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Greek party ads spice up election campaign

17 september 2015, 15:00
0
People walk past anti-election posters at the Exarchia district in Athens. ©AFP
People walk past anti-election posters at the Exarchia district in Athens. ©AFP

Alexis Tsipras is a six-year-old with a broken left arm and Greece's leading female politician changes a tyre in high heels while refusing to pay the country's debt -- party ads are spicing up an otherwise flat election campaign, AFP reports.

It is a neck-and-neck race between the mainstream leftists and conservatives ahead of Sunday's election cliffhanger -- but at the other end of the chart, smaller parties desperate to keep a foot in parliament are pulling out all the stops to soak up votes.

The group of anti-austerity leftists who toppled Prime Minister Tsipras last month, Popular Unity, may be seen as outdated euro-haters but are earning top marks at sendup as the country slogs through its fifth snap election in six years.

Their leader, Panagiotis Lafazanis, pokes fun at himself in a cab while debunking rumours he plotted to seize the country's euro reserves, while sharp-tongued Zoe Constantopoulou, the pugnacious former parliament speaker sharply opposed to Tsipras and his economic reforms, shows she has what it takes by deftly changing the tyre.

  'Nothing to lose' 

"It's communication guerrilla tactics," says Paschos Mandravelis, a columnist at the liberal Kathimerini daily newspaper.

"The small parties have no views to highlight, nothing to lose, and on top of that it's fashionable," he says.

Tsipras himself seems to be all over the airwaves.

In his party's own commercial, he is the leader of Greece's future promising to rid the country of decades of mismanagement and party nepotism.

"We're done with the old and we'll win the future," he says.

But in Poland, where he features in the campaign for elections in October, he can be seen in a commercial by the ruling centrist Civic Platform party that warns voters about Greece's economic pitfalls.

Back at home, his erstwhile -- and possibly future -- coalition allies, the Independent Greeks, seem to believe 41-year-old Tsipras, Greece's youngest premier in 150 years, will forever be a boy.

In a scene-stealing commercial from the January election campaign that brought Tsipras and his Syriza party to power, Independent Greeks party leader Panos Kammenos mentors the future PM in the form of a young boy called Alexis over a toy train.

Now there is a sequel.

This time round, little Alexis has broken his left arm -- a reference to the anti-austerity revolt by Syriza hardliners in August that toppled his government and forced this week's ballot -- and right-wing Kammenos promises to teach him how to use his right hand instead.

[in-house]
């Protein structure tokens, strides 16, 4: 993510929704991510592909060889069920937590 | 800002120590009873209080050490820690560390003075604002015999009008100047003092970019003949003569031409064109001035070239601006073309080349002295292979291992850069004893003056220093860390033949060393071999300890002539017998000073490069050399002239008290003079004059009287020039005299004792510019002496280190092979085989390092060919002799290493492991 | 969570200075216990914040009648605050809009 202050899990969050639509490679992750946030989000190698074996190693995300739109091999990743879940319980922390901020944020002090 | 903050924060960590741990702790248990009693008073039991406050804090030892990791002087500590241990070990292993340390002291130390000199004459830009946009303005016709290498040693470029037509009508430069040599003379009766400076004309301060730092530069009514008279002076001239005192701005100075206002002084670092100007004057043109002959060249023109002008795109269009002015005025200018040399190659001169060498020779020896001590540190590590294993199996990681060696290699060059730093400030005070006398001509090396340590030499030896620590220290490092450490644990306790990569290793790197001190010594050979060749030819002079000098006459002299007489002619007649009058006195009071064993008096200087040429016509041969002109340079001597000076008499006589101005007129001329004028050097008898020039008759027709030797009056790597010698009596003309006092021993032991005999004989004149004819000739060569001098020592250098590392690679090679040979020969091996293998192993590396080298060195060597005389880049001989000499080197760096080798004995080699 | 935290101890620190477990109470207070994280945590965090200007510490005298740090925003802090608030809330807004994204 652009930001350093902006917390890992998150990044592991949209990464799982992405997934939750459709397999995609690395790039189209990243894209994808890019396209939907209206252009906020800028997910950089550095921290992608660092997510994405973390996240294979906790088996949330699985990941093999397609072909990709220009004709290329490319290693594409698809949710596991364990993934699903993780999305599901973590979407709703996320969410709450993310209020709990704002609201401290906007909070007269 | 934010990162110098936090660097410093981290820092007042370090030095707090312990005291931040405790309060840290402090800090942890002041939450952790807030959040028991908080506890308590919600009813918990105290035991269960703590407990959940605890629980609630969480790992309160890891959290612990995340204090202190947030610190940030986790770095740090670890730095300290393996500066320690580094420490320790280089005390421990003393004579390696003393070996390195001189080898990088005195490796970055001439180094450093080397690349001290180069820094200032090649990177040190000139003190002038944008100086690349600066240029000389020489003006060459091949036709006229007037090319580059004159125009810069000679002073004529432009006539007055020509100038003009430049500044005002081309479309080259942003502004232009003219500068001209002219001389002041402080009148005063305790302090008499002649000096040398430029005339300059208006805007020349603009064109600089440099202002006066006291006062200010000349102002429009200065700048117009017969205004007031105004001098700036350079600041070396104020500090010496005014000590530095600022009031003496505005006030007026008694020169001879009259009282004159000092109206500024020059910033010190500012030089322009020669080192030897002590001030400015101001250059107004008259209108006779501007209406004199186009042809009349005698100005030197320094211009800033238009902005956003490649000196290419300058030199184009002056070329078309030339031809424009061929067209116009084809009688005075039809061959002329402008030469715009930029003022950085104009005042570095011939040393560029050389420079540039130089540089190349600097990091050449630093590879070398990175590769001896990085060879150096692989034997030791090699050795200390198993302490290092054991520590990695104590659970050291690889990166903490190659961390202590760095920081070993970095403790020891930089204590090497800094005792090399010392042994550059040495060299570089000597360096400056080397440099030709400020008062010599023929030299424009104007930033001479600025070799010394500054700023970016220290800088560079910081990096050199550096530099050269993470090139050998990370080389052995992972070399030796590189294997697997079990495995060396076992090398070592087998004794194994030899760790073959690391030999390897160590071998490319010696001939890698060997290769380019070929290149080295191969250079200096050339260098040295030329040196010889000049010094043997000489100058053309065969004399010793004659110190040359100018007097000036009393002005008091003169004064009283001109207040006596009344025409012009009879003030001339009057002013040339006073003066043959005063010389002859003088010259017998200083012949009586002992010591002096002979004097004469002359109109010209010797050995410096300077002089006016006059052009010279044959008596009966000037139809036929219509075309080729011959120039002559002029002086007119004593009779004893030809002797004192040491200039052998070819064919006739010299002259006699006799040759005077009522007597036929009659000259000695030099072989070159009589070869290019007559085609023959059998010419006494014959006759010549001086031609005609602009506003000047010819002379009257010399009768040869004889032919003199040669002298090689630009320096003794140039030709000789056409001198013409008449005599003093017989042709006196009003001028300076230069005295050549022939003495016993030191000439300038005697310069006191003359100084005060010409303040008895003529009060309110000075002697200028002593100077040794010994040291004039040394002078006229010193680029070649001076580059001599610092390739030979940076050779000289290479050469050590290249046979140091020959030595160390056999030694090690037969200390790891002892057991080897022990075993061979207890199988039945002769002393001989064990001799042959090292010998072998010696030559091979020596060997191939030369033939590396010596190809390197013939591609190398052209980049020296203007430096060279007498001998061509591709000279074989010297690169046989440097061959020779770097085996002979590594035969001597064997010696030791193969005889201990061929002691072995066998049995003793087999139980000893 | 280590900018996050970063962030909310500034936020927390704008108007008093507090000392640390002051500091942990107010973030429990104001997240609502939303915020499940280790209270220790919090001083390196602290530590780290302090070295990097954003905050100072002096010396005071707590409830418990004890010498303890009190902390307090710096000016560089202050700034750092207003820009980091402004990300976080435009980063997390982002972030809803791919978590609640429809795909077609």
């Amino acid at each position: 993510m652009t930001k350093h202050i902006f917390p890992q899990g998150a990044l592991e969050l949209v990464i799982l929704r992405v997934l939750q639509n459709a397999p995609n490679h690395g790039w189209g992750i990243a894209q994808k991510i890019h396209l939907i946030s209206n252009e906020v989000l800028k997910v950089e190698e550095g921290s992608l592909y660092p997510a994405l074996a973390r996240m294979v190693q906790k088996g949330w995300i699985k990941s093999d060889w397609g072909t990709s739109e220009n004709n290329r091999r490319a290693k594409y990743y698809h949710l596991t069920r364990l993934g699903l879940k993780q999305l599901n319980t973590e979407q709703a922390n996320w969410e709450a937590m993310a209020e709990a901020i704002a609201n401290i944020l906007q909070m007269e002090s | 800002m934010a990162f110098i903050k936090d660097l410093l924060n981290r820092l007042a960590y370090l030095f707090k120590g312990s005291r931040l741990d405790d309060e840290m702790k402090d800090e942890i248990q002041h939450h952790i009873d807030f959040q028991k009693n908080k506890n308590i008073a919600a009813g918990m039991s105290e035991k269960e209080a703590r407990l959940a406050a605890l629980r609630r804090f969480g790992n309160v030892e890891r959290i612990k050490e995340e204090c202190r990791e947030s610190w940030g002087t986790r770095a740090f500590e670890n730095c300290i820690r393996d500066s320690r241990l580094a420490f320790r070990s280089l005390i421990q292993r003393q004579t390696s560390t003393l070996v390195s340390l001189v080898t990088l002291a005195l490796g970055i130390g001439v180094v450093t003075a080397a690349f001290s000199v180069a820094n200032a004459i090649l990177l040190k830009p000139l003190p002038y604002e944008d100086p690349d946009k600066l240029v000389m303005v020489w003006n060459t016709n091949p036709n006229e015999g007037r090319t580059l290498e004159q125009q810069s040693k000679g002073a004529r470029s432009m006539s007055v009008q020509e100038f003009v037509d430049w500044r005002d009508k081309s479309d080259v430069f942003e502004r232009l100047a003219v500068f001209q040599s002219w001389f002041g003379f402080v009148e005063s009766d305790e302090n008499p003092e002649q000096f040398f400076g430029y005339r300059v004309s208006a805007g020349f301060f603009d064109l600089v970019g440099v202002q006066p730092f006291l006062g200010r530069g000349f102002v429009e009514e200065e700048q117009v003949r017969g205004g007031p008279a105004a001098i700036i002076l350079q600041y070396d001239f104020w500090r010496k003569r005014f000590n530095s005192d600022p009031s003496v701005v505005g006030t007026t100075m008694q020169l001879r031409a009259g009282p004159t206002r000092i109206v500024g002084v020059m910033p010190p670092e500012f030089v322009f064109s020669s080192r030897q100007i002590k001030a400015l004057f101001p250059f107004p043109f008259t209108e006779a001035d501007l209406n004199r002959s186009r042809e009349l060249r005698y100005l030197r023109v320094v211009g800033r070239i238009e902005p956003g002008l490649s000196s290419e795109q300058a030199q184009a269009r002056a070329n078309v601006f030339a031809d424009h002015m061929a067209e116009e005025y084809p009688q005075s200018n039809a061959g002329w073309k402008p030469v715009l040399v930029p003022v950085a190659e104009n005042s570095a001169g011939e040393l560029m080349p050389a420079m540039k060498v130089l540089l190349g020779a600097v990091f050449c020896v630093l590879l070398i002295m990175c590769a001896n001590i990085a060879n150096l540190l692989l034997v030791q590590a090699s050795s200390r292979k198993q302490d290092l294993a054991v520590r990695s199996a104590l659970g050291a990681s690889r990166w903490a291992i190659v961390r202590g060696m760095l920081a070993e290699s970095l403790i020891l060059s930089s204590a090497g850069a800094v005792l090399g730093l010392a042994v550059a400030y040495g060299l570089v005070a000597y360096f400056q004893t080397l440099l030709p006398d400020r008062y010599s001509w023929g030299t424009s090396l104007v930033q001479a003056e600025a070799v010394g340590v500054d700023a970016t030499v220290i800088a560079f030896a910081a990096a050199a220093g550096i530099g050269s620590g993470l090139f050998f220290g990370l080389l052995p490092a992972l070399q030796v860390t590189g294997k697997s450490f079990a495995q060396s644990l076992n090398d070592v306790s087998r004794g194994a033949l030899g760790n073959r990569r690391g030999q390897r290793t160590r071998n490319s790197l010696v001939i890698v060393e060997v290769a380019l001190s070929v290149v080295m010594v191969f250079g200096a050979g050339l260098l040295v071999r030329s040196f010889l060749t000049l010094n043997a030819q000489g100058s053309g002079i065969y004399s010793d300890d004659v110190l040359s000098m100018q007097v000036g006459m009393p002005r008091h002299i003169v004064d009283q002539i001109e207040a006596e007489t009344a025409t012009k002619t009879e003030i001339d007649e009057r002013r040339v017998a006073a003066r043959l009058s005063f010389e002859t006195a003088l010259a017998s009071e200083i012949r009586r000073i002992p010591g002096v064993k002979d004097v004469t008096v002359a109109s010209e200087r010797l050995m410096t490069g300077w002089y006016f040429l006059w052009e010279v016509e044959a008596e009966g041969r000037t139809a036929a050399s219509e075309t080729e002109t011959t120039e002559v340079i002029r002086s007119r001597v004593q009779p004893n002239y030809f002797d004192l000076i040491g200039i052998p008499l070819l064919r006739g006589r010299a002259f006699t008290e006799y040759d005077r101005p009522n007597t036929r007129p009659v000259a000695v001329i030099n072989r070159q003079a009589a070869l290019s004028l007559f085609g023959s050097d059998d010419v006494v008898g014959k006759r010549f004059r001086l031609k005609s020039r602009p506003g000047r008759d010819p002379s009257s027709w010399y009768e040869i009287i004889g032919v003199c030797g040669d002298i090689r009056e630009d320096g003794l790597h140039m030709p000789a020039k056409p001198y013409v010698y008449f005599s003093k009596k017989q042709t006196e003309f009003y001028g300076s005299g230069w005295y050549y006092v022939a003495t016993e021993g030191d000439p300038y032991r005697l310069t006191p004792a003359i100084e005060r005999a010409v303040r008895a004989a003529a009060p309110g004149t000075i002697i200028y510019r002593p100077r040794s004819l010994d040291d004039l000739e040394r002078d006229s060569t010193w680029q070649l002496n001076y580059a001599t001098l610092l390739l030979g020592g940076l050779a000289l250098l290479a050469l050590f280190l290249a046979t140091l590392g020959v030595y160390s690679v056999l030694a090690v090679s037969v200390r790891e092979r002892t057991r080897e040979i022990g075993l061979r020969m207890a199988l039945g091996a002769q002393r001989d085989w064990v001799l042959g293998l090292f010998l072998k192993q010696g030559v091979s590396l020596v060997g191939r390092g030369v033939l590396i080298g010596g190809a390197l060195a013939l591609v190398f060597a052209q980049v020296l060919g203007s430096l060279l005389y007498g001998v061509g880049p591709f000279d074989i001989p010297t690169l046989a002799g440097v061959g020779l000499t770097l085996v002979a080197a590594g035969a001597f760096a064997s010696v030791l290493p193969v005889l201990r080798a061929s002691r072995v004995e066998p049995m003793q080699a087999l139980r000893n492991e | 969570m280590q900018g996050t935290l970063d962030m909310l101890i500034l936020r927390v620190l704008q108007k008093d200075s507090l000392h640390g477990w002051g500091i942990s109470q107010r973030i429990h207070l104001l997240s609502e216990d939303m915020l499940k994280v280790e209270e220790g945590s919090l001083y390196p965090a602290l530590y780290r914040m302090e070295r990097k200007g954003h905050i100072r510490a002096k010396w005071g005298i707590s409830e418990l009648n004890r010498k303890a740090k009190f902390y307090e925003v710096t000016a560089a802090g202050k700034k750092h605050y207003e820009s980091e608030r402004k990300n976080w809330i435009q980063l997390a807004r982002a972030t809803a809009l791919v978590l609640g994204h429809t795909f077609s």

"My left hand is fine," Tsipras joked to reporters earlier this month, calling the commercial "cute".

He has yet to comment on the TV appearance of his former comrade Lafazanis, who led the summer rebellion that split the Syriza party asunder.

In July, anti-euro Lafazanis -- then a senior Syriza cadre -- was rumoured to have advocated a takeover of the Greek national mint, the Nomismatokopeio, to seize euro reserves, thus enabling Greece to survive a standoff with the European Central Bank that had shuttered Greek banks.

Lafazanis has strongly denied this, but in his party's tongue-in-cheek ad, he boards a taxi and tells the driver to take him to the national mint.

When the startled driver turns to face him, Lafazanis gives him a smirk. 

He then tells prospective Popular Unity voters: "We have an anti-austerity solution. Learn about it."

It is also his party that features tough-talking high-heeled former parliament speaker Constantopoulou, who believes most of Greece's huge national debt is illegal and the country should not pay it back. 

Towering matriarch-style over a male Mini Cooper driver seated in the dirt reading a parliament report on the national debt, she lectures him on economics -- and throws him a spare tyre.

  Back into coma 

Centrist To Potami party shows a man waking up in hospital after a six-year coma, having missed the country's three bailouts, five governments and the economic crisis.

Learning his family store has shut down and he can no longer get a pension, he asks to go back into coma.

"Wake me up in four years, if something goes well," he says.

In contrast, Greece's main conservative party, New Democracy, has mainstream TV spots portraying Tsipras' administration as gamblers and economy amateurs whose experiments plunged the country deeper into crisis.

New Democracy leader Vangelis Meimarakis has accused Tsipras of wasting months in fractious talks with EU-IMF creditors, imposing capital controls and nearly taking the country out of the eurozone.

"No more experiments -- Greece needs stability," the ad says.

The latest polls have shown Syriza and New Democracy in a tight race for first place.

"Small parties have nothing to lose," says Manolis Alexakis, a professor of sociology at the University of Crete. "Humour is a delicate business, and the main parties don't want to risk a costly mistake."


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